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Which Microphone Should I Use?

Which Microphone Should I Use?

I often get asked this question, especially when teaching or in the recording studio: “which microphone should I use to record X?”. The answer I always give? – “the one that gets you the sound you want”. It sounds kind of flippant I know but it really is that simple. You can save yourself a whole load of of time by simply putting a microphone up and having a listen to what you are capturing. Try moving the mic around while you are listening on headphones and see whether you and the musician/band are happy with the sound. Not what you want? Move the mic. Need it brighter? Try a capacitor/condenser mic or move more on-axis. Need it warmer? Try a Valve/Tube mic or Ribbon if you have one. Not the right kind of sound? See if you get nearer to the sound with EQ and if not, switch the mic out for something with a different character. I always try to get the best sound first without having to resort to EQ – just a personal preference. Now it gets interesting when you “mix as you go” – A very common practice nowadays due to dwindling budgets for recording studio time. I personally follow this approach and try to get the sound I want in the mixed track as I go along so you are not always listening for the best the sound can be as that might not be what the track needs! You may want to listen to the track as you go and you’ll soon hear a sweet spot where the instrument seems to sit...
Say Hi to the High Pass Filter!

Say Hi to the High Pass Filter!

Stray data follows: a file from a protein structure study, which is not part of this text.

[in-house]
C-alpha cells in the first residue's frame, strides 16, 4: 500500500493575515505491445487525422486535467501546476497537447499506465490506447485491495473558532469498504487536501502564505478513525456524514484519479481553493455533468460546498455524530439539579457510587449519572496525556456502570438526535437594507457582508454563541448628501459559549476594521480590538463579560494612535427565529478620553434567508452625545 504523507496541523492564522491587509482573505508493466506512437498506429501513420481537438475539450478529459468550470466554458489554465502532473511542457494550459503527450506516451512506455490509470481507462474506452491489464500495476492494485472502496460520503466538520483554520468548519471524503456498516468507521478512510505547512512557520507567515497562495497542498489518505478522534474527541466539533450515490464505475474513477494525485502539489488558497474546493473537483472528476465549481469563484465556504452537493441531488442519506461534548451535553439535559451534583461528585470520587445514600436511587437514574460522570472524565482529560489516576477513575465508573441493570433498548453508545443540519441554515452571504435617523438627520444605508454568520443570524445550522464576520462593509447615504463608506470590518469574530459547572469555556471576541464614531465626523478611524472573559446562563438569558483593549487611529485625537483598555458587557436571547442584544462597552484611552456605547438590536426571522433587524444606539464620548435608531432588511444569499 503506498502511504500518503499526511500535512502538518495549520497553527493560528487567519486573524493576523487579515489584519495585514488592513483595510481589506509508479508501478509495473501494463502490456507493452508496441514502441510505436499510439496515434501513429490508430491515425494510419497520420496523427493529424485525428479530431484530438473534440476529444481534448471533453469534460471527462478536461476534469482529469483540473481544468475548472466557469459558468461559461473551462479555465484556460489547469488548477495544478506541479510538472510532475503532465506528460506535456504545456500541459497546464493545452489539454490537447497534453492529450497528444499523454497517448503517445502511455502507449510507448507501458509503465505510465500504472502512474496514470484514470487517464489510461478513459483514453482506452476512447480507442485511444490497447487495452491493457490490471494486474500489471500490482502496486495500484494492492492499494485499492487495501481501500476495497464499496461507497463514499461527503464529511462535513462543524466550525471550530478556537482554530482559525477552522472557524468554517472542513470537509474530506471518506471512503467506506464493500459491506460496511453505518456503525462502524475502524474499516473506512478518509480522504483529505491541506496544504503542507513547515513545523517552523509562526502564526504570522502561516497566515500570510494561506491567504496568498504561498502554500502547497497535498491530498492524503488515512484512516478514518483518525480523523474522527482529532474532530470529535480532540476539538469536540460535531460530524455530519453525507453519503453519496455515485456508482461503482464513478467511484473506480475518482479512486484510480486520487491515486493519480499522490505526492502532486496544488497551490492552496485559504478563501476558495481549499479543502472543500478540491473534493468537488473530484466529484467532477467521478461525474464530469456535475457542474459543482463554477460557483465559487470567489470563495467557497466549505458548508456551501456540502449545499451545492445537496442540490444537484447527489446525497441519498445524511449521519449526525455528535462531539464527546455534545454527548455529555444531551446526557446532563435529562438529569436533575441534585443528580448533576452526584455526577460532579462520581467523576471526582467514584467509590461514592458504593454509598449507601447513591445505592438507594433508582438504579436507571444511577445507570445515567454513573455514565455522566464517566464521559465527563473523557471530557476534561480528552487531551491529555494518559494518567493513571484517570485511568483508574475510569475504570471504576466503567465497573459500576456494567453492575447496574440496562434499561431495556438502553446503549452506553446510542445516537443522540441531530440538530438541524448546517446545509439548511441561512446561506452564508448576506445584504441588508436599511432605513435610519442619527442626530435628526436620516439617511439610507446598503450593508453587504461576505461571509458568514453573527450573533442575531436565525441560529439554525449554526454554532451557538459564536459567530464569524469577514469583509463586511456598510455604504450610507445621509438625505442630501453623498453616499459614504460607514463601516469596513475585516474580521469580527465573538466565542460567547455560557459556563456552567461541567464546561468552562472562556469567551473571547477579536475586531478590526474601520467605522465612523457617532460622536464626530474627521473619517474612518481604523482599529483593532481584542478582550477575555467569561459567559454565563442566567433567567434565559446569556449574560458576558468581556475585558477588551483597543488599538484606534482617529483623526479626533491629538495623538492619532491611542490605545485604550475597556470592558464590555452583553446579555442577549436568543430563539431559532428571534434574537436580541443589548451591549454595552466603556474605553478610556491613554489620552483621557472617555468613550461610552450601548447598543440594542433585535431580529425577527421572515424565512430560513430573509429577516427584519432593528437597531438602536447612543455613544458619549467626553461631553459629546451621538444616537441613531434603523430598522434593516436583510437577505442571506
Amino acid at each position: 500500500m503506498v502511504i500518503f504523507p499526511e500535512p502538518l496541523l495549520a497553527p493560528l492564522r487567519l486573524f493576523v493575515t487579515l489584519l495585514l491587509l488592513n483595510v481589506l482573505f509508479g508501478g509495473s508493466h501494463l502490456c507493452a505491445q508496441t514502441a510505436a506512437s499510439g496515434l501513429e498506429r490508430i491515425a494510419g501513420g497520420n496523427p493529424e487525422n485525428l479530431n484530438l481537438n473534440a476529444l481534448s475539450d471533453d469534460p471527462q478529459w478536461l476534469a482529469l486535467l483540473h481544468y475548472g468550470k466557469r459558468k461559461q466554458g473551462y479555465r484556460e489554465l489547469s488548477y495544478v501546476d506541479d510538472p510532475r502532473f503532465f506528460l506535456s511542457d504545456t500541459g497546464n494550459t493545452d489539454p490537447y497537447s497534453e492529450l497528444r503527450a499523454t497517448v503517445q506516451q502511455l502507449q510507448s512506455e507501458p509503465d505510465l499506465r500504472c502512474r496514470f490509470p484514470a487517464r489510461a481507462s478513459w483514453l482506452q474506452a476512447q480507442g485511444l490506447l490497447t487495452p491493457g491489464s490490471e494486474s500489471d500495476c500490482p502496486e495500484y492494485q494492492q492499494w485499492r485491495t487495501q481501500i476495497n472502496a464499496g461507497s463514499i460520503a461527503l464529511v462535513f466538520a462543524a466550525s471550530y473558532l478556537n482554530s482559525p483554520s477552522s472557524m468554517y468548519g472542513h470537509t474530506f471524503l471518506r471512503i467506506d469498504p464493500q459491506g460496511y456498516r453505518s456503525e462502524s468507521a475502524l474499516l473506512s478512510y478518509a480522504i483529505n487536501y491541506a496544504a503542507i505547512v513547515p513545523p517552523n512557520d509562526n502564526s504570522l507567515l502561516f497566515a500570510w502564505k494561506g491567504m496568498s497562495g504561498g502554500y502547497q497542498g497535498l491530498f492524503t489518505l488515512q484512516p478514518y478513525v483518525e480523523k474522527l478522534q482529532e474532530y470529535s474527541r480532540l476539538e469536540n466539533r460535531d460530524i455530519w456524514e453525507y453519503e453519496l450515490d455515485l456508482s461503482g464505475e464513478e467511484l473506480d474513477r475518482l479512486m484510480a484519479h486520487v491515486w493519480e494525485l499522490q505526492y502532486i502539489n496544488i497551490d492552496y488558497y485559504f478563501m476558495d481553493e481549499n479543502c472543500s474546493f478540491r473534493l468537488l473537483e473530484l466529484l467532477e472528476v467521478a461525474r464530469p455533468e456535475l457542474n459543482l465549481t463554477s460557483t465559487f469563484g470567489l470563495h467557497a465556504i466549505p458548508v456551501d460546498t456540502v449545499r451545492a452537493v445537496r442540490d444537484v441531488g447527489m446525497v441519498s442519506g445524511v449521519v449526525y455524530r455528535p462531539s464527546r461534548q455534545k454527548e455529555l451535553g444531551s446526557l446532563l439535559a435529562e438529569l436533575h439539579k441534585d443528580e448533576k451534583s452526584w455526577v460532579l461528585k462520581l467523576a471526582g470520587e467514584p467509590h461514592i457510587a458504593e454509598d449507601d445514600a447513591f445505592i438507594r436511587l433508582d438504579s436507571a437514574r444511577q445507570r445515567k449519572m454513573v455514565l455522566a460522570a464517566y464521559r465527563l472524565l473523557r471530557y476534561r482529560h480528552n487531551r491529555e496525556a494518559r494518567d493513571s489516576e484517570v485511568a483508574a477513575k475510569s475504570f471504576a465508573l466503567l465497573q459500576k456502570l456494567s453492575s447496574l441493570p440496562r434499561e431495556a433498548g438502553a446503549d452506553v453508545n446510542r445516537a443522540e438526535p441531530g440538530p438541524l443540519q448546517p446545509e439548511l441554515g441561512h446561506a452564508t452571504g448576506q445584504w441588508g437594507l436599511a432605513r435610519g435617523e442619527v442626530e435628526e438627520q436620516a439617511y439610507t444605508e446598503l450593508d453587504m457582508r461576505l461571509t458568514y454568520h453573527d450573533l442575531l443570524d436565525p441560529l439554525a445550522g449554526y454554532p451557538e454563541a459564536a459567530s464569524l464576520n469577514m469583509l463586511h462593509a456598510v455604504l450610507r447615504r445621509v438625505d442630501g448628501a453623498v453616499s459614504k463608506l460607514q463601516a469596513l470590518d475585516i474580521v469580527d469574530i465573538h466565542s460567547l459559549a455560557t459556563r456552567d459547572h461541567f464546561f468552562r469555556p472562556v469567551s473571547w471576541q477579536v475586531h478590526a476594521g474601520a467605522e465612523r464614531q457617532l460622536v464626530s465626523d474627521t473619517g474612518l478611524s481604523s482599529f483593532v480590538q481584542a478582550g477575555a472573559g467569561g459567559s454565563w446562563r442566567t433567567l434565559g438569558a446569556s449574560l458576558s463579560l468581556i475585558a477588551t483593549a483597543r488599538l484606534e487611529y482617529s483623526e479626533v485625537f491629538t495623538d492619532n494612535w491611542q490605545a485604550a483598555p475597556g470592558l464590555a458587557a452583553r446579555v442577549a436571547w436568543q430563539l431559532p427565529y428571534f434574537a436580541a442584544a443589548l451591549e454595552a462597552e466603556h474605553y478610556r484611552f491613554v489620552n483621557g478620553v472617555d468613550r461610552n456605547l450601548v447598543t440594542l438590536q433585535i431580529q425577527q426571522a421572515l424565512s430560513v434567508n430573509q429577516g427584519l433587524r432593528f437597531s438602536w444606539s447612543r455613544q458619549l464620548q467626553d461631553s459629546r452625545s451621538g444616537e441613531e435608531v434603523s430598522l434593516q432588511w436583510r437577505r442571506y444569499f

I was hanging out with my brother-in-law the other weekend (hey I kind of have to – he made my website! ;0) and he was having trouble getting a guitar track to fit in the mix. There wasn’t a lot going on in the song – mainly drums, bass and guitars with a few vocals – but he was having some real trouble getting all the elements to be heard clearly in the mix, especially when it came to the chorus which sounded kind of wimpy. This is when I gave him some tips on using an HPF – High Pass Filter and this should be the first bit of EQ’ing that you master before you start cutting and boosting all over the place. The theory is that there will be an awful lot of bass information recorded on a track when you don’t need it. For example – if you record a high frequency part like a shaker, the mic will still have picked up a load of bass information that you don’t need – stuff like air conditioner hum, foot tapping etc etc. This is where you should use an HPF because although you might not hear the bass per track it will all add up to some serious mud when you get to 50+ tracks! The picture below illustrates what I mean by High Pass Filter. It’s an EQ that lets the higher frequencies through unchanged while cutting or removing the bass or lower frequencies. Here I am using the stock EQ plugin from Apple Logic Studio 9 but any EQ will do although some might...